Biofuels Boom

September 29, 2006 • Volume 16, Issue 34
Can ethanol satisfy America's thirst for foreign oil?
By Adriel Bettelheim

Introduction

An ethanol plant near Lena, Ill., is one of 128 U.S. plants producing 4.5 billion gallons of ethanol a year from corn. Production will rise by about 50 percent when plants now under construction go online.  (Getty Images/Scott Olson)
An ethanol plant near Lena, Ill., is one of 128 U.S. plants producing 4.5 billion gallons of ethanol a year from corn. Production will rise by about 50 percent when plants now under construction go online. (Getty Images/Scott Olson)

Energy companies across the Midwest are building new plants to convert locally grown corn into ethanol. The construction spurt is the most visible evidence of expanded interest in renewable fuels, which politicians increasingly believe can begin to wean America from its voracious appetite for foreign oil. Ethanol, the only renewable fuel being produced in the United States in any significant quantity, is being aggressively promoted as a key ingredient in the quest for energy security. But before competing head-to-head with gasoline, it will have to overcome major hurdles. Not only is it more expensive to produce, but some studies say it takes more energy to process corn into ethanol than the fuel delivers. Experts believe a more viable long-term ethanol source could be switchgrass or other so-called cellulosic biomass. The current biofuels boom also bodes well for other renewables, including biodiesel, which has achieved popularity in Europe.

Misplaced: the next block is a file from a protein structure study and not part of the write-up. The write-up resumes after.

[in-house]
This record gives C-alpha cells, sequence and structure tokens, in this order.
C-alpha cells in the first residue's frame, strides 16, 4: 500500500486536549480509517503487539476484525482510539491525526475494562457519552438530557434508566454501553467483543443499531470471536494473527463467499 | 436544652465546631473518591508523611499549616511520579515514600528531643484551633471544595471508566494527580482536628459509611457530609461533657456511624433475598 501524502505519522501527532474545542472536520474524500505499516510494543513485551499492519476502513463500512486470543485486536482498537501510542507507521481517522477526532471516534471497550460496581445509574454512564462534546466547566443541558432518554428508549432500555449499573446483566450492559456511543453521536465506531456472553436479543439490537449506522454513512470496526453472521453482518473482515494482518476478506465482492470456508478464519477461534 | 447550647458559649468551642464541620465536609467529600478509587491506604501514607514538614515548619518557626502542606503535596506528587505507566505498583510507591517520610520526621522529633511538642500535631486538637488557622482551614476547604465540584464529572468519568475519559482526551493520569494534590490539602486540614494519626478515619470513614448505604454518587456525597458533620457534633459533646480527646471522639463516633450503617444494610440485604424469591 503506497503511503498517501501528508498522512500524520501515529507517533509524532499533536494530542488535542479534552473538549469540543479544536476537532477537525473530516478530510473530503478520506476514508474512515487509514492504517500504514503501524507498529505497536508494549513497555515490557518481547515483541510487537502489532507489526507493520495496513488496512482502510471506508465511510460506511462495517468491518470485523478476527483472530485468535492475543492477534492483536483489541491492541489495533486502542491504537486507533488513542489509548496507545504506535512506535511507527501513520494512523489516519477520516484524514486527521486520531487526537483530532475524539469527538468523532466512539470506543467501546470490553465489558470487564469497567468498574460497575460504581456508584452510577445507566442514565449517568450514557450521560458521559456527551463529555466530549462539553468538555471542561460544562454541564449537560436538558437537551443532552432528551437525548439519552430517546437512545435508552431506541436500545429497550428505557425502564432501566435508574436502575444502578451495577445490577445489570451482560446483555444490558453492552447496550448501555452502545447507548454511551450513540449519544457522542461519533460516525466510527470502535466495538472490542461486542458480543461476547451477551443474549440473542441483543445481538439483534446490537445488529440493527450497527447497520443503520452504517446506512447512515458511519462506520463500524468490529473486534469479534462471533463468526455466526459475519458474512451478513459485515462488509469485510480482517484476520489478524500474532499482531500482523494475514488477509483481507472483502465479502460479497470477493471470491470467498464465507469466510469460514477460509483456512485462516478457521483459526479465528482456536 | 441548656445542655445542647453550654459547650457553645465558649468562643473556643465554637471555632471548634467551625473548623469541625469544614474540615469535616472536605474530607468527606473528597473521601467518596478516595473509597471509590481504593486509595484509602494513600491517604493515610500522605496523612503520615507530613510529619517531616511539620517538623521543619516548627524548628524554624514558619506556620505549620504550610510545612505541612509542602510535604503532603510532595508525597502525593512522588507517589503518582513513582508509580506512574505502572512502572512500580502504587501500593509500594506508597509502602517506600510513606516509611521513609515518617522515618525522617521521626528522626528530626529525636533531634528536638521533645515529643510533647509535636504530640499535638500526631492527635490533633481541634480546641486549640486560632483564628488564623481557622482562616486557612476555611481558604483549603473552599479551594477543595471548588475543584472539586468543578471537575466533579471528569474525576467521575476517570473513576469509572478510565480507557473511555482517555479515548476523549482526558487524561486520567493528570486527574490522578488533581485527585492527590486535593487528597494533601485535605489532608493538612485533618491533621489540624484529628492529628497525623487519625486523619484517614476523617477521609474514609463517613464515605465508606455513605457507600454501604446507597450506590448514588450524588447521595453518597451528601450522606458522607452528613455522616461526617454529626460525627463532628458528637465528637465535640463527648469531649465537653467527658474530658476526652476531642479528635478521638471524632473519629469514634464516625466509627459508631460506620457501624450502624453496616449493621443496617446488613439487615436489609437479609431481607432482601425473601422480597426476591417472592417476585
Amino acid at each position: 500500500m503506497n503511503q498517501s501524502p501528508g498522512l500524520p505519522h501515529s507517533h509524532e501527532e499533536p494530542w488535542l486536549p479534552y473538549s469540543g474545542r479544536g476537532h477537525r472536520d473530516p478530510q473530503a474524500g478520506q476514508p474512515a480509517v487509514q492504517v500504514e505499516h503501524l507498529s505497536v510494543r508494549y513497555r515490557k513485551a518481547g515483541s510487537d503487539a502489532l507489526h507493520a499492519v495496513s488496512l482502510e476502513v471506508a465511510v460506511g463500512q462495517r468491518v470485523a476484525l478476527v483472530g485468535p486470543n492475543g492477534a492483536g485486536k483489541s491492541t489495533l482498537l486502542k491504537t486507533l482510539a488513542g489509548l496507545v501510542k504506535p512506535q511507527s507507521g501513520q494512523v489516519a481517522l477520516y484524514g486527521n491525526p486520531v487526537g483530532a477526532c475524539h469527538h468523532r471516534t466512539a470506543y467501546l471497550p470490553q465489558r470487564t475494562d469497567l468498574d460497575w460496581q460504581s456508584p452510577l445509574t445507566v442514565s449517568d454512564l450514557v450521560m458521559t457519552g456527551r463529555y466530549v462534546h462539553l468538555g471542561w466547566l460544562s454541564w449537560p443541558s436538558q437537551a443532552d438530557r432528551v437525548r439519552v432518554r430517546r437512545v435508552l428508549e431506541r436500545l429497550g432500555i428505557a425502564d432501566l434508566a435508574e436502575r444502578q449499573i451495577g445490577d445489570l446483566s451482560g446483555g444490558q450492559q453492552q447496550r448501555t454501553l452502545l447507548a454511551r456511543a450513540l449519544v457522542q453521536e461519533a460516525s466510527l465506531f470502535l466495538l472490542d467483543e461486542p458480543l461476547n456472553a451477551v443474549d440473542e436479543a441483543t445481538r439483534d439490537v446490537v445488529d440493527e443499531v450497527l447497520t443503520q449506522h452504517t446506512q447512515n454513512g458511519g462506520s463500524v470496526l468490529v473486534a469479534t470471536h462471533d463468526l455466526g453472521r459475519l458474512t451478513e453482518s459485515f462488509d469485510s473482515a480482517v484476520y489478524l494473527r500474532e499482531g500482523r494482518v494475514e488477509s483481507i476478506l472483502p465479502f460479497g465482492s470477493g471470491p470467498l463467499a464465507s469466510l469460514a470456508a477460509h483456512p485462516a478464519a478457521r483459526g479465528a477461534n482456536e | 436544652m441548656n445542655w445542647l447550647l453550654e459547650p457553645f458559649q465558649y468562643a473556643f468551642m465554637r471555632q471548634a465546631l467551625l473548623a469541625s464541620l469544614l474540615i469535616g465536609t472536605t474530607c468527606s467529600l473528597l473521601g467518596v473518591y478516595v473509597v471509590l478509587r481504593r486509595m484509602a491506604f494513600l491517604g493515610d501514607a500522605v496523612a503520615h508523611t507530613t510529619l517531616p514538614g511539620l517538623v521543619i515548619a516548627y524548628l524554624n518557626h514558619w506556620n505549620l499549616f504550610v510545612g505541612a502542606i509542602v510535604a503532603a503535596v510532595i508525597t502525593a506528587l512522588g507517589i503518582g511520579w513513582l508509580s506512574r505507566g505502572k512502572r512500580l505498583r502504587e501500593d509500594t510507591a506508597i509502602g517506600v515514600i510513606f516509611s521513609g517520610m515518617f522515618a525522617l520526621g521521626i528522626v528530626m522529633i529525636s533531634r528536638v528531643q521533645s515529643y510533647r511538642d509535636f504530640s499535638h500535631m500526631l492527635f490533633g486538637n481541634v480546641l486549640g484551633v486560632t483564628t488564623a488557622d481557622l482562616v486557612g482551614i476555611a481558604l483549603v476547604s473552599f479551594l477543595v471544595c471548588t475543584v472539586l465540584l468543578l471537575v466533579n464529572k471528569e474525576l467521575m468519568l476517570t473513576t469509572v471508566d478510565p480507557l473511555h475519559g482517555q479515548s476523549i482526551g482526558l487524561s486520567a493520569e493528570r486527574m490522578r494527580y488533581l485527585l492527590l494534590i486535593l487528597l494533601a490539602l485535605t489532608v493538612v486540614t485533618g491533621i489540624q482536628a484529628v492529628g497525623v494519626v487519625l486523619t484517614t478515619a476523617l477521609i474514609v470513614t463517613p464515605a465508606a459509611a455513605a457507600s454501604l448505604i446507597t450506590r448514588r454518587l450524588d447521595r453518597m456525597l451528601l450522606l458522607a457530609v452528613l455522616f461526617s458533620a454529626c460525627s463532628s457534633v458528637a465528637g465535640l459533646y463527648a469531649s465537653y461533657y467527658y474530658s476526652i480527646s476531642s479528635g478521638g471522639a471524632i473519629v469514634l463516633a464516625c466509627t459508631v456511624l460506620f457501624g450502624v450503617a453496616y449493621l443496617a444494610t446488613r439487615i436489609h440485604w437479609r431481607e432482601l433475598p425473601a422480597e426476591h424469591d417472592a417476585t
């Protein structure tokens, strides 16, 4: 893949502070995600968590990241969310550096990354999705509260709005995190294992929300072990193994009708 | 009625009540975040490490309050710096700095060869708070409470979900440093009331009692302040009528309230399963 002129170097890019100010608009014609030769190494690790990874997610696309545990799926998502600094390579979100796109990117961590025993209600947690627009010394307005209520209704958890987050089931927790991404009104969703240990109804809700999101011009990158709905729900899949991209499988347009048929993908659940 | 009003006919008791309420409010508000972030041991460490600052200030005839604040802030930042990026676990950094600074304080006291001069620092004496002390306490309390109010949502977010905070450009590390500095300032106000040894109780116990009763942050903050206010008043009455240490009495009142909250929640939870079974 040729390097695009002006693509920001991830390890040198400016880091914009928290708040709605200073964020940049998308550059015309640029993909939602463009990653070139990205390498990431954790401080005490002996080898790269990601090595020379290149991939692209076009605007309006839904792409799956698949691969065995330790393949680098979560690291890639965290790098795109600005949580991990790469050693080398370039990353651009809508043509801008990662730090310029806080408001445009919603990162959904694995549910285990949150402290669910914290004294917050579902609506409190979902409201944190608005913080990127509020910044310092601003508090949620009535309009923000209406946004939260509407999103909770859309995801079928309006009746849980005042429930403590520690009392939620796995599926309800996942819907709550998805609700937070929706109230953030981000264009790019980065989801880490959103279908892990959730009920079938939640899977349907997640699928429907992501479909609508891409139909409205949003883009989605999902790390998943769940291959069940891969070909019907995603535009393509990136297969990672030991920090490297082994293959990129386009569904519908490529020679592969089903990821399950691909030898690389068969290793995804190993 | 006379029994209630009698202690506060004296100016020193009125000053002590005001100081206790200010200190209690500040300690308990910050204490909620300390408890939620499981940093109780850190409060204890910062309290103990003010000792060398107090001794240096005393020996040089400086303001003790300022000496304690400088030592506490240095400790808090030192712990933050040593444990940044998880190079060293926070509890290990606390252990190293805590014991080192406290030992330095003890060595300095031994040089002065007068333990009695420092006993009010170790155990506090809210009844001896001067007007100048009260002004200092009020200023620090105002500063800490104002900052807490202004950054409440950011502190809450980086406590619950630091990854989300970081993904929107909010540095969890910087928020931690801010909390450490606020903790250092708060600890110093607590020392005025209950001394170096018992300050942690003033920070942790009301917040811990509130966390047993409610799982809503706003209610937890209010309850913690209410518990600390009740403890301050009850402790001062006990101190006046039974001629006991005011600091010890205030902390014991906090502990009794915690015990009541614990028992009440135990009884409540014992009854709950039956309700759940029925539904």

ISSUE TRACKER for Related Reports
Alternative Energy
Sep. 29, 2006  Biofuels Boom
Feb. 25, 2005  Alternative Fuels
Nov. 07, 1997  Renewable Energy
Jul. 09, 1993  Electric Cars
Jul. 10, 1992  Alternative Energy
Mar. 26, 1982  Solar Energy's Uneasy Transition
Nov. 20, 1981  Wind and Water: Expanding Energy Technologies
Aug. 31, 1979  Synthetic Fuels
Nov. 12, 1976  Solar Energy
Mar. 14, 1973  New Energy Sources
Aug. 14, 1968  Steam and Electric Autos
Jan. 22, 1929  Federal Water Power Policy
Oct. 08, 1928  Status of the Muscle Shoals Project
Jan. 26, 1927  The Colorado River Problem
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